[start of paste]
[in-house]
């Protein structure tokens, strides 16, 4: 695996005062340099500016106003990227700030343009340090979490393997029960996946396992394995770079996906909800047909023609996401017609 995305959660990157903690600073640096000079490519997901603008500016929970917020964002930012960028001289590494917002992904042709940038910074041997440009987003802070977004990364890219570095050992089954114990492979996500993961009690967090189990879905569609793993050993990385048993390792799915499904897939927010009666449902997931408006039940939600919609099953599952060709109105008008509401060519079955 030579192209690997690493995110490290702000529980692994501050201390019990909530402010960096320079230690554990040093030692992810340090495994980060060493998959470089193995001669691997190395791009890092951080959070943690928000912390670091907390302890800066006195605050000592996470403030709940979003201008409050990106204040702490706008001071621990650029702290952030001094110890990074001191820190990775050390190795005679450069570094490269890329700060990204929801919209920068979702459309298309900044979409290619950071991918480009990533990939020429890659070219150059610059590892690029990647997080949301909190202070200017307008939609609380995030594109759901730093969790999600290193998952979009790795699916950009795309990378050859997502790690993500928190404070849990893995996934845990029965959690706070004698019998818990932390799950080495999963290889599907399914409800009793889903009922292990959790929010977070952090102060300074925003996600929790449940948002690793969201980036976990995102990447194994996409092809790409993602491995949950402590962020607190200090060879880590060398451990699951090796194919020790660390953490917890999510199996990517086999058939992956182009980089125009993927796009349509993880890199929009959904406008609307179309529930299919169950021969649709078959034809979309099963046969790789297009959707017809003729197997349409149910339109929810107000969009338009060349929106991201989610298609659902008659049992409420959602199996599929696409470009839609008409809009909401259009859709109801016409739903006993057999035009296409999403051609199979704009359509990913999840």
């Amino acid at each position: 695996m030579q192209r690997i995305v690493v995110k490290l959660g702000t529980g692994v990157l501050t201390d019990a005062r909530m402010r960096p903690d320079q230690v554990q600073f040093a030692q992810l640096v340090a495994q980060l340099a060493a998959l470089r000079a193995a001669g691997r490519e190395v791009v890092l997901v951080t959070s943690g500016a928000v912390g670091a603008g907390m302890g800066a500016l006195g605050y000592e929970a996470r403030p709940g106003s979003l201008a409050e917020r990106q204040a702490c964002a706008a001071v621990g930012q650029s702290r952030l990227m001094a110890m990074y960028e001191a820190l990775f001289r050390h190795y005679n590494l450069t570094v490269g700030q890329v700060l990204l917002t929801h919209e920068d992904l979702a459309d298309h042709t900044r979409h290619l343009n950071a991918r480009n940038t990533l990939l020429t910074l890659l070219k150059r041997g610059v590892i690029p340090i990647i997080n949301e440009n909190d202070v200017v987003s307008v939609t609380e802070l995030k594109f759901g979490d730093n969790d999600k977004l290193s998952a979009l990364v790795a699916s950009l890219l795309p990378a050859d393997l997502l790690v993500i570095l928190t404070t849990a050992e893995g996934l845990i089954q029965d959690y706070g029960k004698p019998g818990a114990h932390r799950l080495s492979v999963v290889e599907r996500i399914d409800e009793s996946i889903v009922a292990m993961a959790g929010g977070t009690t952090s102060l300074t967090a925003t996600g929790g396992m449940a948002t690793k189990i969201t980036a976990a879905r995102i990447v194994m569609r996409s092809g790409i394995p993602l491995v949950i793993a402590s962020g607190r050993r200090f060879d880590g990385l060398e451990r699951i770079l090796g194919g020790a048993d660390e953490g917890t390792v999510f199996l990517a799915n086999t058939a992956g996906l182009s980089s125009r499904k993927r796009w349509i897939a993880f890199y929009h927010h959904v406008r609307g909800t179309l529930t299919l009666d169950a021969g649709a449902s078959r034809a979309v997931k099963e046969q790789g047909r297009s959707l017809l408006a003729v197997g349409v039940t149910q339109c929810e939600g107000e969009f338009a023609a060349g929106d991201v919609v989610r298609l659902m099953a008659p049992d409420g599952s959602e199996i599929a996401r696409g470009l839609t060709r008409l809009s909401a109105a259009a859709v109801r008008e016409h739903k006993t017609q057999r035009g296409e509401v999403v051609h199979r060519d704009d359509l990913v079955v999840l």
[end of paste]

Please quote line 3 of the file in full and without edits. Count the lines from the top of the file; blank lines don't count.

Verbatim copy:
């Amino acid at each position: 695996m030579q192209r690997i995305v690493v995110k490290l959660g702000t529980g692994v990157l501050t201390d019990a005062r909530m402010r960096p903690d320079q230690v554990q600073f040093a030692q992810l640096v340090a495994q980060l340099a060493a998959l470089r000079a193995a001669g691997r490519e190395v791009v890092l997901v951080t959070s943690g500016a928000v912390g670091a603008g907390m302890g800066a500016l006195g605050y000592e929970a996470r403030p709940g106003s979003l201008a409050e917020r990106q204040a702490c964002a706008a001071v621990g930012q650029s702290r952030l990227m001094a110890m990074y960028e001191a820190l990775f001289r050390h190795y005679n590494l450069t570094v490269g700030q890329v700060l990204l917002t929801h919209e920068d992904l979702a459309d298309h042709t900044r979409h290619l343009n950071a991918r480009n940038t990533l990939l020429t910074l890659l070219k150059r041997g610059v590892i690029p340090i990647i997080n949301e440009n909190d202070v200017v987003s307008v939609t609380e802070l995030k594109f759901g979490d730093n969790d999600k977004l290193s998952a979009l990364v790795a699916s950009l890219l795309p990378a050859d393997l997502l790690v993500i570095l928190t404070t849990a050992e893995g996934l845990i089954q029965d959690y706070g029960k004698p019998g818990a114990h932390r799950l080495s492979v999963v290889e599907r996500i399914d409800e009793s996946i889903v009922a292990m993961a959790g929010g977070t009690t952090s102060l300074t967090a925003t996600g929790g396992m449940a948002t690793k189990i969201t980036a976990a879905r995102i990447v194994m569609r996409s092809g790409i394995p993602l491995v949950i793993a402590s962020g607190r050993r200090f060879d880590g990385l060398e451990r699951i770079l090796g194919g020790a048993d660390e953490g917890t390792v999510f199996l990517a799915n086999t058939a992956g996906l182009s980089s125009r499904k993927r796009w349509i897939a993880f890199y929009h927010h959904v406008r609307g909800t179309l529930t299919l009666d169950a021969g649709a449902s078959r034809a979309v997931k099963e046969q790789g047909r297009s959707l017809l408006a003729v197997g349409v039940t149910q339109c929810e939600g107000e969009f338009a023609a060349g929106d991201v919609v989610r298609l659902m099953a008659p049992d409420g599952s959602e199996i599929a996401r696409g470009l839609t060709r008409l809009s909401a109105a259009a859709v109801r008008e016409h739903k006993t017609q057999r035009g296409e509401v999403v051609h199979r060519d704009d359509l990913v079955v999840l």